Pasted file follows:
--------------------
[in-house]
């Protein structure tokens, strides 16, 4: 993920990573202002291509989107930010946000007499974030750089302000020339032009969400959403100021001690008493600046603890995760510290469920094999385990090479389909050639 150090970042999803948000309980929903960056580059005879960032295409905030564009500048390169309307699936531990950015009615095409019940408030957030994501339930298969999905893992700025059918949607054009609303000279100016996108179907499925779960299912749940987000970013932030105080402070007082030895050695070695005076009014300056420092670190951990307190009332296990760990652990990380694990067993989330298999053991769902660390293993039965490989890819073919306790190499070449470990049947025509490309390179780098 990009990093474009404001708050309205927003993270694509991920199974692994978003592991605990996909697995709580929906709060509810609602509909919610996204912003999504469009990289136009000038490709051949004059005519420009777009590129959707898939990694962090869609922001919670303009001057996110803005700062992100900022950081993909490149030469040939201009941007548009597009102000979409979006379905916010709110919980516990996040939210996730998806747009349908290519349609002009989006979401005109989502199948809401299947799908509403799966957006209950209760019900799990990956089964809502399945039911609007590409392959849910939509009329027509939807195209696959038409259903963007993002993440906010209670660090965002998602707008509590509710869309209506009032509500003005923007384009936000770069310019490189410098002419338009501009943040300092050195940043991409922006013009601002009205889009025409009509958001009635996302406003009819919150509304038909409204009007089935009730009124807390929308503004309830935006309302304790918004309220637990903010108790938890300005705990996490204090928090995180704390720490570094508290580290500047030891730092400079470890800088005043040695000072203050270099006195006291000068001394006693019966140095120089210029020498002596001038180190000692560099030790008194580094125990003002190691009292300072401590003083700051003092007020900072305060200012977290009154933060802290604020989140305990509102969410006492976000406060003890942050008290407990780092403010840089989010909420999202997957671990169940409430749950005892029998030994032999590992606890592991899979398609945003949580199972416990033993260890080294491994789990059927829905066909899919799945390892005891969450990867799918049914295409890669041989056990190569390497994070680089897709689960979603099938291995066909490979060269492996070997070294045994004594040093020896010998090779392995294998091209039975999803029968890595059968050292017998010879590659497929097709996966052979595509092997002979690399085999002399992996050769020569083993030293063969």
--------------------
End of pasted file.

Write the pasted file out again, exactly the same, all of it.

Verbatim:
[in-house]
């Protein structure tokens, strides 16, 4: 993920990573202002291509989107930010946000007499974030750089302000020339032009969400959403100021001690008493600046603890995760510290469920094999385990090479389909050639 150090970042999803948000309980929903960056580059005879960032295409905030564009500048390169309307699936531990950015009615095409019940408030957030994501339930298969999905893992700025059918949607054009609303000279100016996108179907499925779960299912749940987000970013932030105080402070007082030895050695070695005076009014300056420092670190951990307190009332296990760990652990990380694990067993989330298999053991769902660390293993039965490989890819073919306790190499070449470990049947025509490309390179780098 990009990093474009404001708050309205927003993270694509991920199974692994978003592991605990996909697995709580929906709060509810609602509909919610996204912003999504469009990289136009000038490709051949004059005519420009777009590129959707898939990694962090869609922001919670303009001057996110803005700062992100900022950081993909490149030469040939201009941007548009597009102000979409979006379905916010709110919980516990996040939210996730998806747009349908290519349609002009989006979401005109989502199948809401299947799908509403799966957006209950209760019900799990990956089964809502399945039911609007590409392959849910939509009329027509939807195209696959038409259903963007993002993440906010209670660090965002998602707008509590509710869309209506009032509500003005923007384009936000770069310019490189410098002419338009501009943040300092050195940043991409922006013009601002009205889009025409009509958001009635996302406003009819919150509304038909409204009007089935009730009124807390929308503004309830935006309302304790918004309220637990903010108790938890300005705990996490204090928090995180704390720490570094508290580290500047030891730092400079470890800088005043040695000072203050270099006195006291000068001394006693019966140095120089210029020498002596001038180190000692560099030790008194580094125990003002190691009292300072401590003083700051003092007020900072305060200012977290009154933060802290604020989140305990509102969410006492976000406060003890942050008290407990780092403010840089989010909420999202997957671990169940409430749950005892029998030994032999590992606890592991899979398609945003949580199972416990033993260890080294491994789990059927829905066909899919799945390892005891969450990867799918049914295409890669041989056990190569390497994070680089897709689960979603099938291995066909490979060269492996070997070294045994004594040093020896010998090779392995294998091209039975999803029968890595059968050292017998010879590659497929097709996966052979595509092997002979690399085999002399992996050769020569083993030293063969």